$dx$ and $dy$ aren't real numbers; they are things called differential forms. Thus, you can't use the real number multiplication operation to multiply them.

However, $dx \, dy$ is a thing, and it is not terribly unreasonable to define "the multiplication of $dx$ and $dy$ to be $dx \, dy$. The trick is that you have to make the inferences in the opposite direction from what you're used to -- to work out the first properties, it's not because you are understanding $dx \, dy$ in terms of multiplication, it's because you are using your understanding of $dx \, dy$ to figure out what 'multiplication' means.

There are some subtleties in what $dx \, dy$ means that I'm not up to fully explaining at the moment: e.g. it needs to talk about the orientation of a region, so that the fact that $dx \, dy = -dy \, dx$ can be properly explained. (you don't notice this fact when you do ordinary iterated integrals, since you flip the orientation of your region whenever you swap the order of $x$ and $y$, which cancels out the sign change)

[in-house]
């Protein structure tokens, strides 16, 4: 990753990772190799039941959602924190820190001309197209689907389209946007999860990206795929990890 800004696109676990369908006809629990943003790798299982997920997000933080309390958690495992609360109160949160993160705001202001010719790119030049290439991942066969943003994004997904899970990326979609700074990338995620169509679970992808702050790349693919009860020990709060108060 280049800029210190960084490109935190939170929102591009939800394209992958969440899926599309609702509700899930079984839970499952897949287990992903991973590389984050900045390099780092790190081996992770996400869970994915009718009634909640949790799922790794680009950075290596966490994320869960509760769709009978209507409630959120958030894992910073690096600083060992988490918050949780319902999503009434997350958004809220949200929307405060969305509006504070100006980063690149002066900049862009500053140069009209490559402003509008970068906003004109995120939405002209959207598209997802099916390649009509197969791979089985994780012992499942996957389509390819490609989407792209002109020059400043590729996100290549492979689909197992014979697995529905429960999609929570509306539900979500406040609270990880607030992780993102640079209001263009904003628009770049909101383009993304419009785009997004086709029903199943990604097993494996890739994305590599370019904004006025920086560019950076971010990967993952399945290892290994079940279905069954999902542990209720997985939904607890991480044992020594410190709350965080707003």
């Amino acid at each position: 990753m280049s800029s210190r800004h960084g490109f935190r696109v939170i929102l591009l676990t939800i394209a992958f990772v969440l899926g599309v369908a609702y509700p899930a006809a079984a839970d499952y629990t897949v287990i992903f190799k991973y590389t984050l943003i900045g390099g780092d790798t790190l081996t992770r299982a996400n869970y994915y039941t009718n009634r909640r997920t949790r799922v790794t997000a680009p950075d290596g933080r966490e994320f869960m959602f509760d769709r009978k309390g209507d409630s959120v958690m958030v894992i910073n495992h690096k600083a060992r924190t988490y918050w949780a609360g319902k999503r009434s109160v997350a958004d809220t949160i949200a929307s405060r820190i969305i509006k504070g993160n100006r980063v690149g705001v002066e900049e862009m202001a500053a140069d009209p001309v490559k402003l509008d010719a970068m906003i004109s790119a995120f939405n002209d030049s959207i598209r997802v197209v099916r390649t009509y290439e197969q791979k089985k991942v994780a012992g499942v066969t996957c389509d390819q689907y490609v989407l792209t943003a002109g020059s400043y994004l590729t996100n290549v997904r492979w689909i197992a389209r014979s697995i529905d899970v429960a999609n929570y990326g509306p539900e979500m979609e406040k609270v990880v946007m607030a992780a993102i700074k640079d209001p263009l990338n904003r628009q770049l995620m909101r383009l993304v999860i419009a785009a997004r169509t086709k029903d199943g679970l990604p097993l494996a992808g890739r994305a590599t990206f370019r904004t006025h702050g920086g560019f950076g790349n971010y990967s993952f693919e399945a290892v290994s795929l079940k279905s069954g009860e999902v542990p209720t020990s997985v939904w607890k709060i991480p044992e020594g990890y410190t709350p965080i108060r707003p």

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To consider: why is it that $\int \mathrm dx \wedge \mathrm dy = \int dx \, dy$ but $\int \mathrm dy \wedge \mathrm dx = - \int dx \, dy$? How can this be reconciled with the notion that order of integration doesn't usually matter? Because what's really going on is the 2-form is eating the 2-vector, and changing the sign of the 2-form changes the sign of the result. This also answers why $\int \mathrm dx \wedge \mathrm dy = \int dx \, dy$: it's conventional. People usually use the 2-vector $e_x \wedge e_y$ as the orientation, but if you use $e_y \wedge e_x$, you get the opposite. –  Muphrid Mar 9 at 20:49
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@Muphrid: That's not what's "really going on" -- it's merely one way to understand the integral. And is easy enough to grok orientation once you see the initial idea and, e.g. see how if $R = [a,b]\times[c,d]$, then $\int_a^b \int_c^d dy dx$ should be $\int_{-R} dy \wedge dx$ since you're tracing the rectangle out in the opposite orientation than standard. –  Hurkyl Mar 9 at 21:43